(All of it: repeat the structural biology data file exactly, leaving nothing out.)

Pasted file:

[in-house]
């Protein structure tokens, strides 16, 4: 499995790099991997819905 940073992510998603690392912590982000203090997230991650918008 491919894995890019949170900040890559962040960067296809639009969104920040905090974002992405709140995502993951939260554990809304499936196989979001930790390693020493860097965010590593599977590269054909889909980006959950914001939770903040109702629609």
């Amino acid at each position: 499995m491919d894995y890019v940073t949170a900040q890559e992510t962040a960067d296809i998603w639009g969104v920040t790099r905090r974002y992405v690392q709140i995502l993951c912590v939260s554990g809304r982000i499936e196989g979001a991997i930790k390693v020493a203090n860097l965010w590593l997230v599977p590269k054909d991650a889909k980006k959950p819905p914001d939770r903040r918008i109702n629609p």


[in-house]
């Protein structure tokens, strides 16, 4: 499995790099991997819905 940073992510998603690392912590982000203090997230991650918008 491919894995890019949170900040890559962040960067296809639009969104920040905090974002992405709140995502993951939260554990809304499936196989979001930790390693020493860097965010590593599977590269054909889909980006959950914001939770903040109702629609």
């Amino acid at each position: 499995m491919d894995y890019v940073t949170a900040q890559e992510t962040a960067d296809i998603w639009g969104v920040t790099r905090r974002y992405v690392q709140i995502l993951c912590v939260s554990g809304r982000i499936e196989g979001a991997i930790k390693v020493a203090n860097l965010w590593l997230v599977p590269k054909d991650a889909k980006k959950p819905p914001d939770r903040r918008i109702n629609p």